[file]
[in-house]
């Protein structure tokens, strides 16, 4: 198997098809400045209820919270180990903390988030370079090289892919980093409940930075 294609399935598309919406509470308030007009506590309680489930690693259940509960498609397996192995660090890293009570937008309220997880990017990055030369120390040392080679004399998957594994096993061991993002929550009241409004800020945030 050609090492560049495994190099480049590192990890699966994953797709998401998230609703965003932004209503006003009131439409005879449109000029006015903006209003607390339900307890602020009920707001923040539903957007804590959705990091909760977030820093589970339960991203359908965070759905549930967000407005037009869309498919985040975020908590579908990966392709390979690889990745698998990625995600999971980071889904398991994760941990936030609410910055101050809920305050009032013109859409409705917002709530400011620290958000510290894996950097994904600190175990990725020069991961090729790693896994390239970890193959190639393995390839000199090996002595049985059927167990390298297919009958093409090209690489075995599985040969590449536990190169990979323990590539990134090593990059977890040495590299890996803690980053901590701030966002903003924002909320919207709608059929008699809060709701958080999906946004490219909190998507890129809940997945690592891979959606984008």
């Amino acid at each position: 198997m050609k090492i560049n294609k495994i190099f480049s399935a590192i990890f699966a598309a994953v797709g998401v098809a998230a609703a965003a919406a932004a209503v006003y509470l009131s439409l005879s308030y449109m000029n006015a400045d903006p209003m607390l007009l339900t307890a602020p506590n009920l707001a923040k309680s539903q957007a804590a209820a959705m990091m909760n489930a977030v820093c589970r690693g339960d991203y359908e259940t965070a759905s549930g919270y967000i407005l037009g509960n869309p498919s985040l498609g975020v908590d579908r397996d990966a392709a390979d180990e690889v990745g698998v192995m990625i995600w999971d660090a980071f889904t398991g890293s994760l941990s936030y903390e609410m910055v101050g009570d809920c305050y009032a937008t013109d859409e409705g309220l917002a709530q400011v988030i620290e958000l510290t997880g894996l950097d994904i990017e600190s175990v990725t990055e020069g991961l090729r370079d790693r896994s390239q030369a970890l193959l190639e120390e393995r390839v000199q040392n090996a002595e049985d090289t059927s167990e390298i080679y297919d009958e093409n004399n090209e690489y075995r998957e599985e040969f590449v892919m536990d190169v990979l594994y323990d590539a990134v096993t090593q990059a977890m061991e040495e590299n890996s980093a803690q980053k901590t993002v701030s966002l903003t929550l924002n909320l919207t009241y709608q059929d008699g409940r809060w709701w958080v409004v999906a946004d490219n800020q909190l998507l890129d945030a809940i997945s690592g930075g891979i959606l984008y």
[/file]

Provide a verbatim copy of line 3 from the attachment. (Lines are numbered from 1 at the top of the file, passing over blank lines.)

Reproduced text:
């Amino acid at each position: 198997m050609k090492i560049n294609k495994i190099f480049s399935a590192i990890f699966a598309a994953v797709g998401v098809a998230a609703a965003a919406a932004a209503v006003y509470l009131s439409l005879s308030y449109m000029n006015a400045d903006p209003m607390l007009l339900t307890a602020p506590n009920l707001a923040k309680s539903q957007a804590a209820a959705m990091m909760n489930a977030v820093c589970r690693g339960d991203y359908e259940t965070a759905s549930g919270y967000i407005l037009g509960n869309p498919s985040l498609g975020v908590d579908r397996d990966a392709a390979d180990e690889v990745g698998v192995m990625i995600w999971d660090a980071f889904t398991g890293s994760l941990s936030y903390e609410m910055v101050g009570d809920c305050y009032a937008t013109d859409e409705g309220l917002a709530q400011v988030i620290e958000l510290t997880g894996l950097d994904i990017e600190s175990v990725t990055e020069g991961l090729r370079d790693r896994s390239q030369a970890l193959l190639e120390e393995r390839v000199q040392n090996a002595e049985d090289t059927s167990e390298i080679y297919d009958e093409n004399n090209e690489y075995r998957e599985e040969f590449v892919m536990d190169v990979l594994y323990d590539a990134v096993t090593q990059a977890m061991e040495e590299n890996s980093a803690q980053k901590t993002v701030s966002l903003t929550l924002n909320l919207t009241y709608q059929d008699g409940r809060w709701w958080v409004v999906a946004d490219n800020q909190l998507l890129d945030a809940i997945s690592g930075g891979i959606l984008y």